DroidVPN's Windows client arrives as a tiny 1.2MB ZIP file with no installation required, a very unusual touch, which could allow you to run it from a USB stick on any convenient PC.
This looked interesting until we launched the client, and saw how basic it was. A messy interface uses up most of its screen real estate with a highly technical connection log. Locations appear in a simple text menu. There's no kill switch to protect you if the connection drops, and you don't get any control over DNS options and settings.
The client did at least look easy enough to use: choose a server, enter the username and password you created earlier, and click Start. Sometimes this worked, too, but the client would regularly fail to get through the connection process, and we found the free version often warned that its servers were full.
Looking for more information, we tapped Support on the menu, only to get the less than helpful message that the ‘feature is currently unavailable’. To make it worse, the client has been displaying that error for at least 16 months, yet more evidence that DroidVPN isn't making much effort to improve or even maintain its service, at least on the Windows side.
The Android app looks much more usable, with none of the previous low-level geeky detail. Tapping a Start button gave us a prompt for our username and location, and by default, one more tap should have got us connected. But that's where we ran into the connection problems again: sometimes DroidVPN worked, sometimes it didn't, and the app was frustrating to use.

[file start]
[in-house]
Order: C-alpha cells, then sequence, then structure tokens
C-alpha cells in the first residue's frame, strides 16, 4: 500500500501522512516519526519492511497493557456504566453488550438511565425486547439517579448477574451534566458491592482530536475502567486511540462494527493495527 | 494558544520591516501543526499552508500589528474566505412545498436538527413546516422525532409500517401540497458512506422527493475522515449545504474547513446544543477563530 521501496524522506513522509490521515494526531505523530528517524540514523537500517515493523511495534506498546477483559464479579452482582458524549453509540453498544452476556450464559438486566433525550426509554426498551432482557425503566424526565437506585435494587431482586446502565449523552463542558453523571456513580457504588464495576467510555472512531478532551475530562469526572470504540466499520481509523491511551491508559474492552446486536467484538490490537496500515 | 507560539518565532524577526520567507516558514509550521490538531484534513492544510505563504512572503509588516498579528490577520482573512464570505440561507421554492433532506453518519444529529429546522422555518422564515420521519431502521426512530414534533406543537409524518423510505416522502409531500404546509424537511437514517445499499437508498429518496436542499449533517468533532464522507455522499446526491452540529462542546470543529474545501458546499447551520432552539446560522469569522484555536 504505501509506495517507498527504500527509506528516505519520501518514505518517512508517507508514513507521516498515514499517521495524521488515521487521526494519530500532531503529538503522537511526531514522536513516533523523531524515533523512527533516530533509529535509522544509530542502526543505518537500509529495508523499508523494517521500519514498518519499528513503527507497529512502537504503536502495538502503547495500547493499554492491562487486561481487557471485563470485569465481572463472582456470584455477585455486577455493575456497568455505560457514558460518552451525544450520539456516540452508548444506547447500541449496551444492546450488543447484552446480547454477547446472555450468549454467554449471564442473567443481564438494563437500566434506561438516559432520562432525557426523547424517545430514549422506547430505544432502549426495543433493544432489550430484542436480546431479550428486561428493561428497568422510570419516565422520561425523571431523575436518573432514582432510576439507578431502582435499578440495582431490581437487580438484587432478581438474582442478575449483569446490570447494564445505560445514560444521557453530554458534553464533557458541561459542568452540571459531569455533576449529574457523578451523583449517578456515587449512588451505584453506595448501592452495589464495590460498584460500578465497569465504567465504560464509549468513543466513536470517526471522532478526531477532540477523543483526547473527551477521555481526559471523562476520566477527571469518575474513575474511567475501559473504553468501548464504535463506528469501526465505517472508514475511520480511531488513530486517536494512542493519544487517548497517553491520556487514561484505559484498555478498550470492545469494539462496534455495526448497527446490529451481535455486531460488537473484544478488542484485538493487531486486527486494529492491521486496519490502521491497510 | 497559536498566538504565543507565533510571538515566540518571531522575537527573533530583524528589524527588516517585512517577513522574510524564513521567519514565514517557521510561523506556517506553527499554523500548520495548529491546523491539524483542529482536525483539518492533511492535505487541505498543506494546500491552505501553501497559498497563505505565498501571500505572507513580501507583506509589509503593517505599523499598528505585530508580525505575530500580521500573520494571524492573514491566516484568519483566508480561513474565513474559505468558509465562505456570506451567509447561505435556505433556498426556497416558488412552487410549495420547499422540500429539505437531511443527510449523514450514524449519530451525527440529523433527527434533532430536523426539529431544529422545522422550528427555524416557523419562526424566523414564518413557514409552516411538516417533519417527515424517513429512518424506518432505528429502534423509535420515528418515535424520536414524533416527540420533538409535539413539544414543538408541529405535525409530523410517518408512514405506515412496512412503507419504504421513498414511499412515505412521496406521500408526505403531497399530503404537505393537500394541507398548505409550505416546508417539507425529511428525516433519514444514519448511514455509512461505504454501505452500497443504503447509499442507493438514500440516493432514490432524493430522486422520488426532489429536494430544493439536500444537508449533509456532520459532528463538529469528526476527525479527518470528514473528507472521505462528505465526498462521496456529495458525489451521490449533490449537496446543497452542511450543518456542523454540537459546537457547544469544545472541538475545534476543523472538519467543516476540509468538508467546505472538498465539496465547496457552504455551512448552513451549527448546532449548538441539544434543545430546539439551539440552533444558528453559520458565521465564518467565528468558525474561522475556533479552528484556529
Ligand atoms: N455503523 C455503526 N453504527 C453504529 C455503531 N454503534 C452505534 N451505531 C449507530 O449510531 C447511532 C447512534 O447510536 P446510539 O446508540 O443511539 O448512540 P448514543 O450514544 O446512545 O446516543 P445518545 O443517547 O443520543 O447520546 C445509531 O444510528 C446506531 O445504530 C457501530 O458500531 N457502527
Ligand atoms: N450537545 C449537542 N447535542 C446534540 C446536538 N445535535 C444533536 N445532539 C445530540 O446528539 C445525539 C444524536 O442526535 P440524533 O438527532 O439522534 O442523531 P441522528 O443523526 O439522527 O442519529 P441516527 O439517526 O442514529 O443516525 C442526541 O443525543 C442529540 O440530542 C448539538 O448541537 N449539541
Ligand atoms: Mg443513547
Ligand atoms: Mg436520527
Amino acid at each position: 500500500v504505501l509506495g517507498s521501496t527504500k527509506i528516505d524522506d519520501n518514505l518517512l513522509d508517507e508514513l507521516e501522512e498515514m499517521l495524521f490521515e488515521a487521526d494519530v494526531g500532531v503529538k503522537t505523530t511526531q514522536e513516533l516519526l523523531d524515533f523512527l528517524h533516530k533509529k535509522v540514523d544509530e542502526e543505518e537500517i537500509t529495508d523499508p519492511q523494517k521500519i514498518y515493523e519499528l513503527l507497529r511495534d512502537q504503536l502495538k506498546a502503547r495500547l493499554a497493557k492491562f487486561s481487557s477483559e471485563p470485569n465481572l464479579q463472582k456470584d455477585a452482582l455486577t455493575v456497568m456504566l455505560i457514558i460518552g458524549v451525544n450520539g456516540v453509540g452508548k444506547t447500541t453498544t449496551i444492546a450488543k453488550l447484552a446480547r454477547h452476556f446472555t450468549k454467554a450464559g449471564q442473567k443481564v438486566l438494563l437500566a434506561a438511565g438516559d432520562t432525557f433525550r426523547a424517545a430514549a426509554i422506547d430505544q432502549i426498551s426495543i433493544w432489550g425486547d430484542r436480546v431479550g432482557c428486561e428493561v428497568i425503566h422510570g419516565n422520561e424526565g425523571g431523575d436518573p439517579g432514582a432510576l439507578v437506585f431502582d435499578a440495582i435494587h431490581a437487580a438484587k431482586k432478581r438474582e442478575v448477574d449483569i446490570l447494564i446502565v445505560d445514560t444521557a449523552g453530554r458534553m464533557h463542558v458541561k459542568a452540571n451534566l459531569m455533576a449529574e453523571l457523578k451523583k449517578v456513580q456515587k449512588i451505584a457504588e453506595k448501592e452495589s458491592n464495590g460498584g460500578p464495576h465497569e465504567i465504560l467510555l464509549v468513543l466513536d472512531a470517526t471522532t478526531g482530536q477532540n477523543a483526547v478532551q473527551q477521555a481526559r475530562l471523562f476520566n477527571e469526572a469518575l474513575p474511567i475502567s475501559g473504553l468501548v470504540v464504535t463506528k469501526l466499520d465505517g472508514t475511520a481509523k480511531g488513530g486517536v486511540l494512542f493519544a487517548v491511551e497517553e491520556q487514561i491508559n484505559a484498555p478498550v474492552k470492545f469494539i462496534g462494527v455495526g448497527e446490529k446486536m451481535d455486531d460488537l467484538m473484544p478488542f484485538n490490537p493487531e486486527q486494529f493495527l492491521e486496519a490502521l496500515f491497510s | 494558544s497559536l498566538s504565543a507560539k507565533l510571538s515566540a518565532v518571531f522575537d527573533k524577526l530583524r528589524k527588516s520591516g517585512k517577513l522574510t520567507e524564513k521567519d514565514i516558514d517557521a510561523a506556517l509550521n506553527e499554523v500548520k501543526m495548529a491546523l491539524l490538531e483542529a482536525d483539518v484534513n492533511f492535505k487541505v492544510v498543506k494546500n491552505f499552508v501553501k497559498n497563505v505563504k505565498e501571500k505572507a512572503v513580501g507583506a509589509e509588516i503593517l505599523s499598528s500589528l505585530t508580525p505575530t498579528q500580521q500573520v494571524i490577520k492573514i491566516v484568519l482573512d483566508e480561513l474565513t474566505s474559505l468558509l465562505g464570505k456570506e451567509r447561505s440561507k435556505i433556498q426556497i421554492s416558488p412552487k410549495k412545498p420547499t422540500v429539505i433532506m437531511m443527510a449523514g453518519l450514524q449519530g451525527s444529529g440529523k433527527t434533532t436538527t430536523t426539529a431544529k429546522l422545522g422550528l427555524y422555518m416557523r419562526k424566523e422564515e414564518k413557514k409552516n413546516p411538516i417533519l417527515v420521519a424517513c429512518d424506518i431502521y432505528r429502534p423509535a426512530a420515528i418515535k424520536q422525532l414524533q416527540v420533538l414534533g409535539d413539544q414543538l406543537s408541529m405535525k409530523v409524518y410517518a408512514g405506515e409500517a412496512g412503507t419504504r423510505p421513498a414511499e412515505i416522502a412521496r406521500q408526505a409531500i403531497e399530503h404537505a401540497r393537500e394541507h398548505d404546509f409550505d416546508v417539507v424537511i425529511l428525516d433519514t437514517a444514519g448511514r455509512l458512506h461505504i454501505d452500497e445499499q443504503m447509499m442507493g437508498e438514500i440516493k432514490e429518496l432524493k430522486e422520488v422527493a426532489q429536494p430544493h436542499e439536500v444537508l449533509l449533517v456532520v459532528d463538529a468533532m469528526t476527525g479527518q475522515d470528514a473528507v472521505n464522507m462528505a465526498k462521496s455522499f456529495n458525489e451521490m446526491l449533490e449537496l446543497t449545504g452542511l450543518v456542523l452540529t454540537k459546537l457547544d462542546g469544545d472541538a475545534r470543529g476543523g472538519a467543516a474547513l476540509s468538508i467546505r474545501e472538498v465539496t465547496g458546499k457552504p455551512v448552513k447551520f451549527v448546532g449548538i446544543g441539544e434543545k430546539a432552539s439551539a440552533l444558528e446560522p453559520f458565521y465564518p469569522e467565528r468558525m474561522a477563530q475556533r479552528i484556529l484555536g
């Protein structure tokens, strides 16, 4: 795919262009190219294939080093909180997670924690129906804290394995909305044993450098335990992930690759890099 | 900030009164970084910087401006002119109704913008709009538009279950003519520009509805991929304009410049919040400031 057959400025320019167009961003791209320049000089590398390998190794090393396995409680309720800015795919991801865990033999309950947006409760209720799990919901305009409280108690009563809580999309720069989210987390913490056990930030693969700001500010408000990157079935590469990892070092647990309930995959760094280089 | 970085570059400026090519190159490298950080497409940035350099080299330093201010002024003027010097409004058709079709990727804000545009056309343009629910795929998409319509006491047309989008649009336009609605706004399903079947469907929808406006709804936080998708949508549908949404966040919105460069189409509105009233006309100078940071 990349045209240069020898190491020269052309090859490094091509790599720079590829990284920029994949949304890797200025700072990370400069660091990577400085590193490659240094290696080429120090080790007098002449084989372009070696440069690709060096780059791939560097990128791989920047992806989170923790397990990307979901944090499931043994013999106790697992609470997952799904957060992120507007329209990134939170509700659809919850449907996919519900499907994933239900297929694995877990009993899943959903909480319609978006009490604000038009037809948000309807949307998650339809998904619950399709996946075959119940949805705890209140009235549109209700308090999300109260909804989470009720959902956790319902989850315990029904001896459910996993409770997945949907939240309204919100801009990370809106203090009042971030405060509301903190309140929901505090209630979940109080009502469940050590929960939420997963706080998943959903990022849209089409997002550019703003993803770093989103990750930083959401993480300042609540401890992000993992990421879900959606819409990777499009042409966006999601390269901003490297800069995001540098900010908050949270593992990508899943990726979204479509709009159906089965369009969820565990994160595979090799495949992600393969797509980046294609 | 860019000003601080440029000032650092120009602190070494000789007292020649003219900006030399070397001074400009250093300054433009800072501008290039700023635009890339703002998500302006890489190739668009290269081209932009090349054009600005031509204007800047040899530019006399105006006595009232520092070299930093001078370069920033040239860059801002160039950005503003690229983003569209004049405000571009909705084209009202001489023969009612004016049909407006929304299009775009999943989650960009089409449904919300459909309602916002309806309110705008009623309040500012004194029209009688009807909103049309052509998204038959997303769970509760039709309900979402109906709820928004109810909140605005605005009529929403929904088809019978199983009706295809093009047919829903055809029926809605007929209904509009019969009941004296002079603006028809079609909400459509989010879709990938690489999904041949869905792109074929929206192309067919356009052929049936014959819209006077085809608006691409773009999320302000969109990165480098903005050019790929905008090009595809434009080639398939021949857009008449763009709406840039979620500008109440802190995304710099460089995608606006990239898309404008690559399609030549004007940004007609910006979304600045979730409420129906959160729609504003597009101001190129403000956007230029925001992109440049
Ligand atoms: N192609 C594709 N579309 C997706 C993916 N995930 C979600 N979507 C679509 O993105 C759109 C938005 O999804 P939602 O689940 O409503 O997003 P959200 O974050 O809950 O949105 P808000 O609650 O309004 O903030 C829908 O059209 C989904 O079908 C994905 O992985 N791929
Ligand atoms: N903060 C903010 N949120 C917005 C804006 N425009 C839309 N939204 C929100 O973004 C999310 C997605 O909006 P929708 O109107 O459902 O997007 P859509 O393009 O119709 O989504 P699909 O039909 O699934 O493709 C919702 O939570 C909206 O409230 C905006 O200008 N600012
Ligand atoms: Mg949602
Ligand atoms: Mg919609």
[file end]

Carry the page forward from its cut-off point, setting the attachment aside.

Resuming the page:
The app's highlight is the stack of geek-level tweaking available in the Settings page. You can set local and remote ports, define the HTTP headers sent (if any) with TCP connections, set MTU size, configure a proxy, even load and apply settings from an existing file (ECF/DCF).
There are other thoughtful touches that everyone might appreciate. In particular, the app can prevent your CPU or wireless sleeping to reduce the chance of disconnecting the VPN. These options will cut your battery life, but you can turn them off, and it's good to know they're available if you need them.
Our performance tests showed fair results. The free service managed 10-14Mbps on average, enough for simple tasks. The commercial service maxed out at 30Mbps for UK to UK connections, reached a usable 20-24Mbps with US servers, and even the Singapore server managed a peak of around 18Mbps.
DroidVPN showed limited site unblocking powers, with the service allowing us to access US-only YouTube and BBC iPlayer, but failing to get us in to US Netflix.
The review ended on a more positive note, with our final privacy tests finding that DroidVPN allocated IP addresses in our requested locations, correctly blocked DNS leaks, and shielded our online activities from potential snoopers.
DroidVPN's useless website, poorly designed Windows app and frequent connection issues leave the company looking like amateurs, totally outclassed by the big competition. Don't waste your time, you'll be better off almost anywhere else.